Recent changes to how hospitals must report uncompensated care have resulted in more accurate reporting of net revenue and more comparability among companies, according to a Fitch Ratings report. The report was reviewing a new rule from the Federal Accounting Standards Board, effective for fiscal years that started Dec. 15 or later, which requires healthcare providers to report bad debt as a reduction to net patient revenue rather than an operating expense. The change also requires increased disclosures from companies about how they are estimating bad debt.
Late News: Fitch: Net revenue reports more accurate following new rule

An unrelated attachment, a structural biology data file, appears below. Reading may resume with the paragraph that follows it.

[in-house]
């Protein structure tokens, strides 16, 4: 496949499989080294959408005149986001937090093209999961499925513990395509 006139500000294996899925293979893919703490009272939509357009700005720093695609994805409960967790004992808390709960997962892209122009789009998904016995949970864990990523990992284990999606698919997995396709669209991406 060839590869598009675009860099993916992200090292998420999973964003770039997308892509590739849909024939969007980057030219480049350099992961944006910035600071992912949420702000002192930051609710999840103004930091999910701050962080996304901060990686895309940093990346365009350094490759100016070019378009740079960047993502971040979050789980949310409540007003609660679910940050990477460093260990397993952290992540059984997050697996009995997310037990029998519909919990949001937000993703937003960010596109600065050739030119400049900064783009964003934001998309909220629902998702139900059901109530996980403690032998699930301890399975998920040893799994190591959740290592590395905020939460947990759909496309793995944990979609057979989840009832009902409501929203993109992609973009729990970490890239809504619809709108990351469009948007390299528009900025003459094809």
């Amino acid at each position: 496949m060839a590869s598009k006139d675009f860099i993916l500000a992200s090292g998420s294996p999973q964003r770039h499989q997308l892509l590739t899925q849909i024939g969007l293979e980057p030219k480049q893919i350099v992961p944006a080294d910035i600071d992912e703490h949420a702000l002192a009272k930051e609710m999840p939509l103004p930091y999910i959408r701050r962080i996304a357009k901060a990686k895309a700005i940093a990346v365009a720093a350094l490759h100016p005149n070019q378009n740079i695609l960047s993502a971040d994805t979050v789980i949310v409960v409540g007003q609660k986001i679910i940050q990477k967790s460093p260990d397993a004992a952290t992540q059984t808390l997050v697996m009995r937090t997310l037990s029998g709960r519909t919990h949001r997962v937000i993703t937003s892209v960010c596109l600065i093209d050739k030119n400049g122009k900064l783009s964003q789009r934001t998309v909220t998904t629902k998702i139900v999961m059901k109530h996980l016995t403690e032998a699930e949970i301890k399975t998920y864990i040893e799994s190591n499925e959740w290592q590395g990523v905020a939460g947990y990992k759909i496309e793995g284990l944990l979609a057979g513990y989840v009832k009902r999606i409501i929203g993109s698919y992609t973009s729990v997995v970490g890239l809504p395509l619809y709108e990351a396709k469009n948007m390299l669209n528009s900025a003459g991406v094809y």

The Fitch report noted that the change was necessary given the unrelenting levels of uncompensated care that hospitals are providing—owing to high levels of unemployment, the growing ranks of uninsured and self-pay patients, and more patients shouldering a higher percentage of their own healthcare costs. It found that while higher levels of uncompensated care will reduce net revenue under the new accounting standard, there will be no effect on operating expenses; however, operating margins will increase. The report singled out LifePoint Hospitals, Brentwood, Tenn., as seeing the most significant boost to its operating margins as a result of the new accounting standard. It added that the company's higher level of bad-debt expense may be the result of a relatively less-generous charity-care and discount policy.
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